It may seem silly to read an article about PC monitor cleaning, but I promise it is worth a few minutes of your time. In all my time around technology, I have seen several monitors ruined due to poor cleaning methodologies. I have also seen a few monitors damaged, even just cosmetically, by not knowing how to clean a PC monitor properly.
PC Monitor Cleaning – What Should You Not Do?
Before I walk you through the best way to clean your PC monitor, let me outline some of the things you should never do. What you need to understand is that PC monitors are somewhat fragile and, depending on the model, expensive pieces of technology. What you may have assumed as best practice could cost you in quality of experience, or money.
The first big no-no is using Windex. Any standard glass cleaner should be avoided. If the cleaner you plan on using has any amount of alcohol or ammonia in it, don’t use it. We have come a long way in monitors since the old bubbled glass of my childhood. Your PC monitor likely does not have a glass screen, so avoid glass cleaners. You can easily strip off anti-reflective coatings or cause clouding on your screen if you are not careful. In short— no corrosive substances!
Paper Towels & Rags
The next common mistake is using the wrong type of cloth to clean your screen. Paper towels are quite abrasive, so avoid those. In my time as a retail manager, I heard people say using an old cotton shirt is best, but I disagree. Often, old cotton shirts or other household rags carry dirt or other micro-abrasive materials.
Spraying the Screen
The last thing to avoid (and what I have personally seen destroy monitors) is applying your cleaning solution directly to the screen. If the liquid runs and finds its way inside of the monitor housing, you could have a disaster. One time might not destroy your PC monitor, but repeated instances can add up faster than you’d think.
If you have already done one or more of the above and ruined your monitor, check out some great replacements for under £200.
PC Monitor Cleaning – What Should You Do?
Now that we have laid out some ground rules, let’s get you keeping your monitor dust free and crystal clear. The easiest thing to do is to blow any dust off with canned air. Canned air is a simple and inexpensive option for light work.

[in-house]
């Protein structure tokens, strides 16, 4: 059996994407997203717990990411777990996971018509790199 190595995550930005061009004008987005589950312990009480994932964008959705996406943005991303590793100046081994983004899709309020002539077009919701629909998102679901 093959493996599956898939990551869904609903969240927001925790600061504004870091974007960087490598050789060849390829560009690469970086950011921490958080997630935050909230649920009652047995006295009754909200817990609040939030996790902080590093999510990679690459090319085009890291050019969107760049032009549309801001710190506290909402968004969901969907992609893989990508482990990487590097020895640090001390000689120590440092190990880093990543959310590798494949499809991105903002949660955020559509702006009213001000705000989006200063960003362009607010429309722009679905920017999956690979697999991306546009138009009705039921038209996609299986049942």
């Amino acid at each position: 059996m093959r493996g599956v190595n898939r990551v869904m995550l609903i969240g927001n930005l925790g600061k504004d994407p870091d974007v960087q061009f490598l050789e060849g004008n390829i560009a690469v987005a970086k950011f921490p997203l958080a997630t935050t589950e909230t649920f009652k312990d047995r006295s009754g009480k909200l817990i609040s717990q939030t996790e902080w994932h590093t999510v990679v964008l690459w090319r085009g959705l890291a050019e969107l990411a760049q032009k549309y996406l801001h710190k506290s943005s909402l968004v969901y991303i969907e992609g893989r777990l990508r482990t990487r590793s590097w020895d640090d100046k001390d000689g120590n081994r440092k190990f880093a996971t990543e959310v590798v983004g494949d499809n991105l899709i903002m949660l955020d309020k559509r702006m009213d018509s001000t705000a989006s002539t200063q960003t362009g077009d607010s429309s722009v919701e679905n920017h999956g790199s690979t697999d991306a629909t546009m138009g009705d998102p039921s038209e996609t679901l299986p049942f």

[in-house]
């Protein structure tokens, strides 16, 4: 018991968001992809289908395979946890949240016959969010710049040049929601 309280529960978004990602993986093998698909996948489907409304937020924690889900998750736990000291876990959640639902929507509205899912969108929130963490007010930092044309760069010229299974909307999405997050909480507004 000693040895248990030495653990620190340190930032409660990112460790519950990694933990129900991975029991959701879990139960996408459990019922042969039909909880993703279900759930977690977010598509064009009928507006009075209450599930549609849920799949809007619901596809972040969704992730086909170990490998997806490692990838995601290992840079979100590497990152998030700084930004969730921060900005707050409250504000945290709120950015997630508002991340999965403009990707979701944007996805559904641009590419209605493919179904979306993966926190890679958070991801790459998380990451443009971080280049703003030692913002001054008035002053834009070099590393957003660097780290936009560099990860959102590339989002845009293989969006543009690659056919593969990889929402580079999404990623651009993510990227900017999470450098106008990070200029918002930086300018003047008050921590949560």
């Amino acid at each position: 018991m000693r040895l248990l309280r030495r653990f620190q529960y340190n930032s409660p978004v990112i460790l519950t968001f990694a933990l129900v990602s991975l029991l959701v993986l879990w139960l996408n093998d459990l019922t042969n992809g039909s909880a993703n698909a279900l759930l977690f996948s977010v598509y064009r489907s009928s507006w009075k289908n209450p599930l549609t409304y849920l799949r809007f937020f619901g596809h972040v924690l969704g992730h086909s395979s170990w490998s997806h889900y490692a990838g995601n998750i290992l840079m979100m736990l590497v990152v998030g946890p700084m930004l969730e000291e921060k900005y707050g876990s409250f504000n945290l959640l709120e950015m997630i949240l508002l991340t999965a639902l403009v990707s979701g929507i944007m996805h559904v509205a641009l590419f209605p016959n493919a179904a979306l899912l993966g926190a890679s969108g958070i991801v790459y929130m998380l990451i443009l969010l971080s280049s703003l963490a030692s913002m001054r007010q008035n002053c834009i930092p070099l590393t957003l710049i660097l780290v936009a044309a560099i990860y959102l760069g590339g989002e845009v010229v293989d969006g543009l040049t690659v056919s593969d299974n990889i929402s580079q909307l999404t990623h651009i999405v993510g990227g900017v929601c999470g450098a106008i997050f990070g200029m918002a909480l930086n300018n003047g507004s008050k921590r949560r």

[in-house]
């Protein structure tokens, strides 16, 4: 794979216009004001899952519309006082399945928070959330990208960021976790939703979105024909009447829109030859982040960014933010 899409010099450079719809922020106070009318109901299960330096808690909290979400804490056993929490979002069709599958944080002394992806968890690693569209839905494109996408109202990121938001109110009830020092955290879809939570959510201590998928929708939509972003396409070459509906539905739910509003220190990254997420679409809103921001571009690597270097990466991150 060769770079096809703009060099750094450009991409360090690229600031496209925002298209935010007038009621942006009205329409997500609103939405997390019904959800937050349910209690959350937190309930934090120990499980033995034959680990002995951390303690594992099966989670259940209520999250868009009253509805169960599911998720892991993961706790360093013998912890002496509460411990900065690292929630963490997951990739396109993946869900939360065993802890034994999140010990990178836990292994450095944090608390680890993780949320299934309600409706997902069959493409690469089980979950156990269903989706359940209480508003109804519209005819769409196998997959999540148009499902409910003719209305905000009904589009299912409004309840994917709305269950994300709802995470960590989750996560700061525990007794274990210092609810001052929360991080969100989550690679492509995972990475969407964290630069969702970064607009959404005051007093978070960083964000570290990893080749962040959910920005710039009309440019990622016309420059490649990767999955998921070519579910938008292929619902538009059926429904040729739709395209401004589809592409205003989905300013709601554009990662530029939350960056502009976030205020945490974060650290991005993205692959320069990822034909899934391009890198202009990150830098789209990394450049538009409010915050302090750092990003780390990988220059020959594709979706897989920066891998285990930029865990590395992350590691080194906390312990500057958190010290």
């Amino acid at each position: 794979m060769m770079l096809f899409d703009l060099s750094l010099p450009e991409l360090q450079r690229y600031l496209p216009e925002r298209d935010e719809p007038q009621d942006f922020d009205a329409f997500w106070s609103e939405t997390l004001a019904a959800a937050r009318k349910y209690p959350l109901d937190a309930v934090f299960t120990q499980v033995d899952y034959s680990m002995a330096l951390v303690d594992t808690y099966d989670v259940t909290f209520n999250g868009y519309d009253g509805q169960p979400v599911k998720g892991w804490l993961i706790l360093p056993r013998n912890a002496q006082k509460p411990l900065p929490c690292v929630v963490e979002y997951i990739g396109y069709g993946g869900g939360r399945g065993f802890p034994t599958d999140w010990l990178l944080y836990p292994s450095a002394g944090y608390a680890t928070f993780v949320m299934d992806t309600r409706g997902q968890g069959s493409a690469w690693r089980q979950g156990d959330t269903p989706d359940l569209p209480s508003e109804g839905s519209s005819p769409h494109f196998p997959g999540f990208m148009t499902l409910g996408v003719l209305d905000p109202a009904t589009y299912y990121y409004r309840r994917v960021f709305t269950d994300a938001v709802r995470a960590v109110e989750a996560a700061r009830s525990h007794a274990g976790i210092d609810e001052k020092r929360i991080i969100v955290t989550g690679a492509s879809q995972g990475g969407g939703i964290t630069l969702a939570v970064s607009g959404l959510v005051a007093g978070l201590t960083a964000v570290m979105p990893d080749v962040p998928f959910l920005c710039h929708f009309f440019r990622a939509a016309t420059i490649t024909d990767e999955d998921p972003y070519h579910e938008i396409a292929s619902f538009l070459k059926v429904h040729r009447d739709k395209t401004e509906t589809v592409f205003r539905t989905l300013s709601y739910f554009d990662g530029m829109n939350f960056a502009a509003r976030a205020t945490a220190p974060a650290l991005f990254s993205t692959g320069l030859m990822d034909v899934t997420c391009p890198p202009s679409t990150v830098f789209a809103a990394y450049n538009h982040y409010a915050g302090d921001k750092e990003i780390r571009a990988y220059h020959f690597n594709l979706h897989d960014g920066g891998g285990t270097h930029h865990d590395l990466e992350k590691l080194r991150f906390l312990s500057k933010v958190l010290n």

If you are past necessary dusting and need a real wipe down, there is one method that has worked for me for as long as I can remember. You only need two things: a microfiber cloth and some distilled water.
The reasoning for the microfiber cloth is that it is very
soft and will not cause the same potential for scratching as a paper towel or
household rag. Microfiber cloths also do a great job at attracting dust. Make
sure to keep your microfiber cloths clean, as captured dirt or particulate will
always put you at risk for scratching your PC monitor.
I like distilled water as the liquid of choice for a few
reasons. The first is that it is not corrosive. More importantly, there will be
no impurities that can cause damage to your screen.
In practice, I dampen my cloth with distilled water and then make side-to-side wiping motions. I try to avoid circular motions as that tends to cause streaking. There is nothing worse than having a clean screen that is somehow less clear.
Your Method Didn’t Work!
If the above method isn’t cutting it, shame on you for having such a dirty screen! All joking aside, I have one more trick up my sleeve. I learned the magic of white vinegar and all of its cleaning applications from a friend named Chris. If you need some extra dirt-busting power, mix a solution of 50% distilled water and 50% white vinegar, then follow my method above; it’s that easy.
Like I said, it probably seemed silly to read an article about PC monitor cleaning, but I guarantee you learned a thing or two. Most people are shocked to find out that they have been using a method that puts their monitor at risk. Now you don’t have to be one of those people; you can have a squeaky clean monitor with none of the risk.